Subjective claims, such as taste (e.g. ‘great tasting throat lozenge’) and claims based on market research (e.g. ‘seven out of ten people found Brand X relieved their symptoms’) are usually not relevant to the SmPC and so no variation to the SmPC is required.

RULE 4: Advertising shall be true and shall not mislead. It shall not contain any exaggerated claims, either direct or implied.

Both the claims used and the overall impression given by the advertisement must be in line with the degree of improvement the average user should expect. Claims for benefits that cannot be expected to be achieved by the majority of users are prohibited.

Advertising for THMs must make it clear that the product is a registered traditional herbal medicine. All advertisements must include the statement: ‘Traditional herbal medicinal product for use in [specify one or more indications for the product consistent with the terms of the registration] exclusively based on long-standing use as a traditional herbal remedy.’

When using before-and-after pictures of a sufferer using a product, the visuals should not imply or show complete eradication of the condition, nor can the visuals imply that a product can be used to treat more serious forms of disease than the Marketing Authorisation would allow.

Claims such as ‘90% of users felt better with Brand X’ are only permitted when backed with substantiation relating to normal over-the-counter usage. For example, it would not be acceptable to imply that 90% felt better after one dose if the research is based on continued use.

RULE 5: Advertising shall not bring the over-the-counter medicines industry into disrepute, nor should it undermine or prejudice the confidence of recipients. All activities must acknowledge the status of the recipient.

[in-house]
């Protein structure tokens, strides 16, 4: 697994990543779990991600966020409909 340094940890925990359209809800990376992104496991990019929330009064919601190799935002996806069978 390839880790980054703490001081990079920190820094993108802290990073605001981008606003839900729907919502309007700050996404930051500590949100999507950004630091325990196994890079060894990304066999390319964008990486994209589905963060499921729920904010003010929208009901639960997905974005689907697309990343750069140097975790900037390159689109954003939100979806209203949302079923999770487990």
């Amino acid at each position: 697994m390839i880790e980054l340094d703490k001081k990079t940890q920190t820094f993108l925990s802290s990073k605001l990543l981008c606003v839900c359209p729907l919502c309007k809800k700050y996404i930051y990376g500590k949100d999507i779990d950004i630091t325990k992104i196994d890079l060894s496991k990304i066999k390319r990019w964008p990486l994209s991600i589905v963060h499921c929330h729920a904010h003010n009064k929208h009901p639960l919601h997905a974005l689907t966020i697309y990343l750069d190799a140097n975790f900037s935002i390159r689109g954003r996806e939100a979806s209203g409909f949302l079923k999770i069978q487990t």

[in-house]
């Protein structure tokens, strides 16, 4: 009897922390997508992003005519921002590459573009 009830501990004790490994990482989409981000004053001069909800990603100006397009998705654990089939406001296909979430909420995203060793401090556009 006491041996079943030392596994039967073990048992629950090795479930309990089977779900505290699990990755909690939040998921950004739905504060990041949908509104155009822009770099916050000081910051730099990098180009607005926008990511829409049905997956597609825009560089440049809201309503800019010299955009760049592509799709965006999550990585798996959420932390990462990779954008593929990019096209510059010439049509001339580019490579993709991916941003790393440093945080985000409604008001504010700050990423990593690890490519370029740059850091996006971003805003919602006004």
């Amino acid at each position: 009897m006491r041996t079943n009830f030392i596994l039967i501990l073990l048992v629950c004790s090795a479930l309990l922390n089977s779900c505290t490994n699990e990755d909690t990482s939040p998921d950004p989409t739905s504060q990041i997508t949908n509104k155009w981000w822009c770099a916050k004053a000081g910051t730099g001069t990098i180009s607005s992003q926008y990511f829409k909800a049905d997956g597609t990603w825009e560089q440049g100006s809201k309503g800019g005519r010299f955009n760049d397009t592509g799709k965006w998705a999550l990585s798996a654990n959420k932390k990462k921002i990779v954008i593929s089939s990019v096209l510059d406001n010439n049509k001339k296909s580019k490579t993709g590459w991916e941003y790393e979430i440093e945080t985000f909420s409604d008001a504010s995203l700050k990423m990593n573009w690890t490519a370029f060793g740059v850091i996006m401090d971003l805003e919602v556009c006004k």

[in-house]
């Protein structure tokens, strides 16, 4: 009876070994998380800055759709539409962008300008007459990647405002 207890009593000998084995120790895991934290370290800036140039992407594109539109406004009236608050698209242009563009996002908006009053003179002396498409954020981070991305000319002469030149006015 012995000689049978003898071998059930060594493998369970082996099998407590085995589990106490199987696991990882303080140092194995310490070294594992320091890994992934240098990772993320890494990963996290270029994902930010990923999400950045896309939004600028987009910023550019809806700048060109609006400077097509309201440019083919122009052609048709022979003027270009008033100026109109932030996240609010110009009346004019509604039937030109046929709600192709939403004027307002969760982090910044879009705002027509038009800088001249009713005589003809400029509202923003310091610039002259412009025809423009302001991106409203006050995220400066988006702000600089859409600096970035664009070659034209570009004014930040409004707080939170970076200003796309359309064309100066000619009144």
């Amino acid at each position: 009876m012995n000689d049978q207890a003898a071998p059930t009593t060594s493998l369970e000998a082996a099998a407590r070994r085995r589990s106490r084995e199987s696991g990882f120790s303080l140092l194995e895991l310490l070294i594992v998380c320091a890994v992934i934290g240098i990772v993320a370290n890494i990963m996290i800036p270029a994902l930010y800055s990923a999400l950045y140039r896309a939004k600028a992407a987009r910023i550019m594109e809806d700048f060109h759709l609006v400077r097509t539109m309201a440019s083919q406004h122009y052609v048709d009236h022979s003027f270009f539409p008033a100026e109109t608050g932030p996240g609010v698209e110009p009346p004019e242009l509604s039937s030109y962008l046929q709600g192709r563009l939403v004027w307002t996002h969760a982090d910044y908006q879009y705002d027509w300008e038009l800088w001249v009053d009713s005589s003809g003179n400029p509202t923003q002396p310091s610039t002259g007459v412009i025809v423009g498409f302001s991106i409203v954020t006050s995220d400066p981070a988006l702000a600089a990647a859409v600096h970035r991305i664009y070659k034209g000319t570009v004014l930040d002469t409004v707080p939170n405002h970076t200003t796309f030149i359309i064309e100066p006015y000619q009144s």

Shocking or offensive advertisements

This rule includes issues such as taste and decency (i.e. avoidance of offence). Examples quoted as unacceptable in the PAGB Consumer Code may be taken as a benchmark, but are not necessarily unacceptable for advertising to professionals. On this basis, full or partial nudity may be acceptable if related to the use of the product. However, it would not be acceptable if used purely for attracting attention to an advertisement. In the case of a complaint, copy would be considered on a case-by-case basis.

Tailored to the audience

Advertising should be tailored to the audience to whom it is directed. For example, advertising devised for general practitioners may not be appropriate for GSL retailers.

RULE 6: Advertising shall not undermine current healthy-lifestyle advice.

It is not acceptable for advertisers to undermine evidence-based healthy lifestyles or health-promoting behaviour, such as exercise, healthy eating or smoking cessation. Similarly, advertising must not promote behaviour that could be damaging to health (e.g. smoking, dietary practices known to be detrimental to health, excessive drinking or a sedentary lifestyle).

RULE 7: An advertisement may only refer to the Medicines and Healthcare products Regulatory Agency, the Department of Health, the European Medicines Agency or any other MHRA advisory committees in order to state that the product is licensed. No other reference to these bodies is acceptable unless specifically required by the Licensing Authority.

Advertisers may state that a medicine is ‘licensed’ or ‘authorised’, or for THMs, ‘registered’. However, it is not acceptable to suggest that a medicine has been specifically endorsed or approved by the Department of Health, the MHRA, the European Medicines Agency (EMA), the Commission on Human Medicines (CHM) or any other MHRA advisory committees. Advertisers must not suggest that a particular medicine is superior or ‘special’, because it has been granted a Marketing Authorisation.

Acceptable claims

The following claims are likely to be acceptable:

‘Brand X is a licensed medicine’
‘licensed/authorised for the treatment of…’
‘licensed/authorised by the MHRA/Department of Health’
‘licensed/authorised by the MHRA/Department of Health for the treatment of…’
‘the only product licensed/authorised by the MHRA/Department of Health for the treatment of…’ (where applicable to the product).

For THMs the following claims are likely to be acceptable:

  • Brand X is a registered traditional herbal medicine’
  • ‘Brand X is an authorised traditional herbal medicine’
  • ‘authorised by the MHRA/Department of Health as a traditional remedy for the treatment of…’

Unacceptable claims

The following claims would not be acceptable:

  • ‘approved by the MHRA/Department of Health’
  • ‘approved by MHRA/Department of Health for the treatment of…’